21. #21
    Quote Originally Posted by AJT '33 View Post
    Hey get the grill try it out and if it does not work then it will still make a great wall ornament!! Its a custom car that your putting your take on it, cant hurt to go ahead and just try it!!
    Oh, I'm going to try it for sure, and will be deleting the 33 grill when I order stage 2. It's made easier by the fact that I don't want hood sides, and the hood can be a longer-term project that doesn't stop me putting the car on the road.

    What's the worse that can happen? As you say, I'll just buy the stock grill and have some fun garage art.
    Aerodynamics are for those who can't build engines - Enzo Ferrari

    FFR33 coupe #997, ordered 2/20/17, delivered 4/15/17, build thread
    Planned: 350SBC, TKO600, hardtop, no fenders/hood, 32 grill, 3 link, GT500 wheels

  22. #22
    Seasoned Citizen
    Join Date
    Feb 2016
    Location
    "The High Country", beautiful Flagstaff, AZ
    Posts
    681
    I have some of that garage art hanging on my walls too. That's the thing about experimenting -- you end up with lots of leftover pieces. I probably return items to Summit Racing and Speedway at a higher rate than most of their customers. I always like to have lots of options in the shop to choose from and worry about surplus items later. That's how my builds always end up costing twice as much as I budget for.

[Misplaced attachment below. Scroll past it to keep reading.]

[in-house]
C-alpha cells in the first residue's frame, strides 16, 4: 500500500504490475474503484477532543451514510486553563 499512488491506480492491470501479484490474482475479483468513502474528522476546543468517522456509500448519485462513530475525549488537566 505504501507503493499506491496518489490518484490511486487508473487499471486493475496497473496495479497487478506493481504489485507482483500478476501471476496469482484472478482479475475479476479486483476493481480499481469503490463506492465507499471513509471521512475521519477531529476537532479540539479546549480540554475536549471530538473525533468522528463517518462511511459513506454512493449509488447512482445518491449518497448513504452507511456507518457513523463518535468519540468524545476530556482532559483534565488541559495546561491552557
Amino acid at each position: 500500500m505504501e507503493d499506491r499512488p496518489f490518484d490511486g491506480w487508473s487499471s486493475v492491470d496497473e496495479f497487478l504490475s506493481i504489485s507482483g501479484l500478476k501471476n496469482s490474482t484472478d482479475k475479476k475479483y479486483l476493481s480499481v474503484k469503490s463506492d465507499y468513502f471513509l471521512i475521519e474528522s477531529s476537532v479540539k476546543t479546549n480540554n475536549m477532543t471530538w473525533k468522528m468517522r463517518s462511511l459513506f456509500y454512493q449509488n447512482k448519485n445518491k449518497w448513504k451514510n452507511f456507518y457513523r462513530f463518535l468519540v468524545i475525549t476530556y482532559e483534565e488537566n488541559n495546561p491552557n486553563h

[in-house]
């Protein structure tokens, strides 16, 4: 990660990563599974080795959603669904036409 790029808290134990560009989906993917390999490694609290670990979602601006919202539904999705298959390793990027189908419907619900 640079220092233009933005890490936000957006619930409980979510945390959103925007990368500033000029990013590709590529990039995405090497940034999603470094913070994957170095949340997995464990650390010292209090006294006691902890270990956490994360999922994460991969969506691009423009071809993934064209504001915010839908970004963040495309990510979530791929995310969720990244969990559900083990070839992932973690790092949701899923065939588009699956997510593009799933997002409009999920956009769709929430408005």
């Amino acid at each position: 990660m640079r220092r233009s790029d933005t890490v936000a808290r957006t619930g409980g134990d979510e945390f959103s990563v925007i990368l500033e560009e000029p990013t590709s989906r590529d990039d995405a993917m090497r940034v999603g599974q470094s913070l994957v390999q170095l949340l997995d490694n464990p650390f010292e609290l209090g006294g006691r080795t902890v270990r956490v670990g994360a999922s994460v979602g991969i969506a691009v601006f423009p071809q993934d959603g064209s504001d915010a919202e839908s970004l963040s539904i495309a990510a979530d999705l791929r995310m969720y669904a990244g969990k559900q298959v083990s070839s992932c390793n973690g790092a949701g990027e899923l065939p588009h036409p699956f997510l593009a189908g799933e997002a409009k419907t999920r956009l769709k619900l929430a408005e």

23. #23
    I may have enough garage art to get started on the next car... I think the 32 grille would look good. My advice is to get your centerline/ baselines well marked. This body is crooked. I took measurements off the firewall to do the nose and then found close to 1/2" difference in my "other fenders" and the rear FFR fenders don't sit in the same place symmetrically either. Speedway glass can be worse. I had one fender that looked like it was made from the mold of a collision. I made sure I left everything so I could return to the original FFR stuff if need be, No irreversible Frame alterations. Lots of tweaks and minor welds along the way. If you keep the grille upright you may be able to put a short Griffin hot rod radiator in it and possibly get the cap through the shell. Then you can put cool gargoyle looking hood emblems on it

  24. #24
    Quote Originally Posted by erlihemi View Post